It was a small chance, he knew--it was far more likely that the madman was only telling them because he intended to kill them both. And if so, so be it; the room was under surveillance and was capturing every word said. The end would be the same, but Rufus refused to go down easily; he would do what he could to stall for time and to perhaps save them, somehow. He had no intention of telling Kadaj where it was, but if need be, he would make it clear that he was the only one who knew where it was.
Kadaj turned back to look at him, and his eyes were oddly childlike. "The 'Stigma," he said, fastening his eyes on Rufus' exposed hand, mottled with Geostigma. "But then, you know all about that, don't you, Mr. President?"
There was something highly disturbing about how young Kadaj sounded, how the tone was one that was disturbingly innocent. There had been nothing sarcastic, nothing biting, in his words, even in his address of Rufus as 'Mr. President.' It was like before, at the top of the tower, when Kadaj's voice had gone softer, younger, as soon as he mentioned 'Mother.'
It was a weak point, a place to push--but an unstable and dangerous one, and therefore a last resort.
But a weak point nonetheless.
"It's thanks to the legacy fragments of Mother within the Lifestream which are fighting so hard," Kadaj said, the moment of paradoxically innocence fading back into his mad ravings. "And despite that, despite how hard Mother's working, we...we don't know where She is," he said, and all of a sudden he was back to the inexplicable youth, looking almost horribly desperate, and only the faint twitching of Rufus' hand displayed the unsettled feeling running through Rufus as Kadaj paced. Reason wouldn't work, gambits wouldn't work, perhaps not even the truth would work, he realized with a sinking feeling. Kadaj was too unstable, too far gone, far more than Rufus had originally thought, and the normal rules simply didn't apply.
Make him talk , he thought. It will either calm him or make things worse. Either way, I need to know what is going on. Somehow, I've got to find out as much as I can, whether it's so I can tell Fair myself or have enough on the security tapes to warn Reno, and Fair and his band, before Kadaj kills Rude and I here, and I carry the knowledge of where that sample is with us to the Lifestream.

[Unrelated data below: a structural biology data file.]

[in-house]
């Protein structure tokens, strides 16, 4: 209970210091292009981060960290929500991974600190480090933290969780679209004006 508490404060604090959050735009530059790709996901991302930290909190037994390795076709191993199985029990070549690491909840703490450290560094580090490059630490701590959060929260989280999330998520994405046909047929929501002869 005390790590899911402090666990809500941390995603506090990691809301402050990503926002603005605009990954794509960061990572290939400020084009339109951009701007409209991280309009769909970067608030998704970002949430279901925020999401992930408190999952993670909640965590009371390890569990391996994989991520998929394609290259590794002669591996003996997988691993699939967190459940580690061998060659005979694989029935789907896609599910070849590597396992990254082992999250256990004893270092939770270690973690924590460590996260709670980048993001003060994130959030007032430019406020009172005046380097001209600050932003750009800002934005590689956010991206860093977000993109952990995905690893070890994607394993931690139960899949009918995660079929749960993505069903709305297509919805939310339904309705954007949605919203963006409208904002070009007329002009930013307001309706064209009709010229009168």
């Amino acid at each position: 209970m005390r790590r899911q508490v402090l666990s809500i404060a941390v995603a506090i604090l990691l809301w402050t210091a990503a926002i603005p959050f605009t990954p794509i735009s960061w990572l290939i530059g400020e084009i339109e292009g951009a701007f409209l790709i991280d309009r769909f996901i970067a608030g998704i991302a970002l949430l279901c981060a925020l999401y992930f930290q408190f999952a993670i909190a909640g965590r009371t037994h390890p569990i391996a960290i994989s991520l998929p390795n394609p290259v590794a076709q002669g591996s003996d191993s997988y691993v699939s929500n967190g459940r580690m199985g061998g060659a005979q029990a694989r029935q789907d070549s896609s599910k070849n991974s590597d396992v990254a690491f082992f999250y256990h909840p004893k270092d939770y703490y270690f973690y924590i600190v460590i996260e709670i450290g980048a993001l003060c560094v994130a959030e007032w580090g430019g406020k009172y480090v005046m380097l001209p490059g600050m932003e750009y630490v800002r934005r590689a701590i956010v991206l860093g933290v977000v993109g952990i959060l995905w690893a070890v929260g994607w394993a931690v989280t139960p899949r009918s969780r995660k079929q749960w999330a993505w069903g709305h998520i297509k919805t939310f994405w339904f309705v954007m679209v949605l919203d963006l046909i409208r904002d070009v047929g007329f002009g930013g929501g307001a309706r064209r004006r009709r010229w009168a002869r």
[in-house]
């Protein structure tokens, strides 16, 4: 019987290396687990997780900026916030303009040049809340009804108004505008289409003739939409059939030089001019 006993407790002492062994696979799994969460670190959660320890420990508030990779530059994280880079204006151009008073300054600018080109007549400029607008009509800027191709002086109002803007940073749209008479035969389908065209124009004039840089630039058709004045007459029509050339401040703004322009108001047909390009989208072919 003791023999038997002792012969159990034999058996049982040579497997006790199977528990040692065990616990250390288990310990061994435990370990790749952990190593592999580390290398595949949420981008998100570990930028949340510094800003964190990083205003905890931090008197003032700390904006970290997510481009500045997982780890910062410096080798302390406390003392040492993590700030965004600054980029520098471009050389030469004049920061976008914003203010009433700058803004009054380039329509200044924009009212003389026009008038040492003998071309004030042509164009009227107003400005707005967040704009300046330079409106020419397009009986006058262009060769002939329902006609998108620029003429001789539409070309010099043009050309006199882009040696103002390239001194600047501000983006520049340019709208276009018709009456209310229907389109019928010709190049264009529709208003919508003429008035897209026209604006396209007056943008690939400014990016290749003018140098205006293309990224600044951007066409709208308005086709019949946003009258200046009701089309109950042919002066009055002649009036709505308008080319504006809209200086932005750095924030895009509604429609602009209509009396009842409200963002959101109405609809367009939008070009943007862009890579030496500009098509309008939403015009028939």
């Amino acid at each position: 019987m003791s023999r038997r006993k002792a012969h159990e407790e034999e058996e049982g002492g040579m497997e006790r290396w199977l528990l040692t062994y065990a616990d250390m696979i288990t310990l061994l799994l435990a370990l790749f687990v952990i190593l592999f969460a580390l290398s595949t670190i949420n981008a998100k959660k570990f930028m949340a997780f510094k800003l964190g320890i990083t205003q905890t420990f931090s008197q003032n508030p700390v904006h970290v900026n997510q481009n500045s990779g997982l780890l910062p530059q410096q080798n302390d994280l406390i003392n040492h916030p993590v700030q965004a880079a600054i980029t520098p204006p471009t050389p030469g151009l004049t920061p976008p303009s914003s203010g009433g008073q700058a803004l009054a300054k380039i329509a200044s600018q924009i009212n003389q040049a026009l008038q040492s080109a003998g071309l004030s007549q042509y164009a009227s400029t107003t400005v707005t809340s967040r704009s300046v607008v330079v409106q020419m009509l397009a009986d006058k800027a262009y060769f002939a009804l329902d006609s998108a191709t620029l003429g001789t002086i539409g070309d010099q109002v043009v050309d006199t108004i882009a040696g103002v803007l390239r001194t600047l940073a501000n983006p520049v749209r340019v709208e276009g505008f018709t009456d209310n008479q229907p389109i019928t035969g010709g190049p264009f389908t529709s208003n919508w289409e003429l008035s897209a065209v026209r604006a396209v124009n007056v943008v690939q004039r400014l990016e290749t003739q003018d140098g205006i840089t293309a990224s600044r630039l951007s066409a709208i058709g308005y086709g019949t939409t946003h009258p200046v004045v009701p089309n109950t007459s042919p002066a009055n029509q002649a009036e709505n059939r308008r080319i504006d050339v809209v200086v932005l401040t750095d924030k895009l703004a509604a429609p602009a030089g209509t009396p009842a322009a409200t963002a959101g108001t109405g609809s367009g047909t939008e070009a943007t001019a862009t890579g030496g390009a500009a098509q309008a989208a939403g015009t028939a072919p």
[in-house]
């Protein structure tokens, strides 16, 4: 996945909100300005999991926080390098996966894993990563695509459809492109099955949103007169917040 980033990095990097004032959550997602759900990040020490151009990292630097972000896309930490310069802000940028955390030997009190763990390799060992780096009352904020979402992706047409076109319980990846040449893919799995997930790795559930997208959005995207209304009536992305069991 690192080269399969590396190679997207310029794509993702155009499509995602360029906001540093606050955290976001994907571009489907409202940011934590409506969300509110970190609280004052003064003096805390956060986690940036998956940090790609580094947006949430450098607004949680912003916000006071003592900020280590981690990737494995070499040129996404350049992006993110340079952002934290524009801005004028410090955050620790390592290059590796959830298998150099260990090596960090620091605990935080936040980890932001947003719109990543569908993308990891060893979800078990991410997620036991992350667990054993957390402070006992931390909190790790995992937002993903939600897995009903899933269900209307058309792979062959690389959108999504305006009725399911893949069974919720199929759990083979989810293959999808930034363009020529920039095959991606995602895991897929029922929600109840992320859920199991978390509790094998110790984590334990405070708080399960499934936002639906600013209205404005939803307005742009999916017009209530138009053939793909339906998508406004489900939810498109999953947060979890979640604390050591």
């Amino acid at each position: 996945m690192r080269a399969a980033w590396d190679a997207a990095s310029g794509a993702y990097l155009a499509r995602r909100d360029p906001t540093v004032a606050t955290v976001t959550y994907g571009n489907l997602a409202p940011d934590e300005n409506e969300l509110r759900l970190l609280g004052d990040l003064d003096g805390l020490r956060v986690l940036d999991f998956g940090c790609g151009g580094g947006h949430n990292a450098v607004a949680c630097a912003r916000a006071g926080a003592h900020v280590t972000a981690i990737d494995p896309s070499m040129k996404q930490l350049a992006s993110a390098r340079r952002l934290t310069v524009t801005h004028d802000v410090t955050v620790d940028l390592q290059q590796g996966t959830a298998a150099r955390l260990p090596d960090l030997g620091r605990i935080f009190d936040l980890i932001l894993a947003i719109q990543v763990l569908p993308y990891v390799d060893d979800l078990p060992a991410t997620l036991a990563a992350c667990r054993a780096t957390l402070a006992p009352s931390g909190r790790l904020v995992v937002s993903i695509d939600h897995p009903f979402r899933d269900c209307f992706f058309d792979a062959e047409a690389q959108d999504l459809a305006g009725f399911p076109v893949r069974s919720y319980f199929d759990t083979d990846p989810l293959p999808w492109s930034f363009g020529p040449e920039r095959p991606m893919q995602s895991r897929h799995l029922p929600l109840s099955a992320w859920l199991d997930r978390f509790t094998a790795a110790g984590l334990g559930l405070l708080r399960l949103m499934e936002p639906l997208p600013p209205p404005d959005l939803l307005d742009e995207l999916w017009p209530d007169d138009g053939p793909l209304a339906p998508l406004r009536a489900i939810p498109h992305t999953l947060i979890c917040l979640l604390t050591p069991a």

"But...but as pathetic as it is, there's nothing we can do!" Kadaj said, once again going from childlike and needy to dangerously unstable. "Because all we are," he said, focusing on Rufus, "are just fragments of thoughts. And until we get her cells," he said, walking towards Rufus, voice and posture settling into the same deadly state he had been in before he had begun talking about 'Mother,' "we can't go back to what we were. And the 'Stigma and fragments just aren't enough! Not for a true Reunion," he said, and the frightening smile was not one that was safe--and not frightening because of that, but because it was almost sane.
"What are you talking about?" Rufus said, his voice steady, knowing that, with as close as Kadaj was, this was probably his last gambit; his last attempt for the information he had a terrible suspicion of and had for far too long, from the first reports of the loss of his people in the crater to men with silver hair, to Zack's talk of 'Sephiroth clones', to the gleaming cat-pupiled green eyes of the madman before him. But he needed proof, needed to know.
The frighteningly sane smile was back. "Mr. President...you already know, don't you?" he said, and walked deliberately towards Rufus. And then he knelt, head bowed and both fists pressed against the floor, and the surprise of it was enough for Rufus to lean forward, just slightly.
And when Kadaj looked up, Rufus' Geostigma flared and his hearing glitched as everything in his sight become staticky and twofold, Kadaj's face being superimposed over by someone else, by Sephiroth...Rufus knew.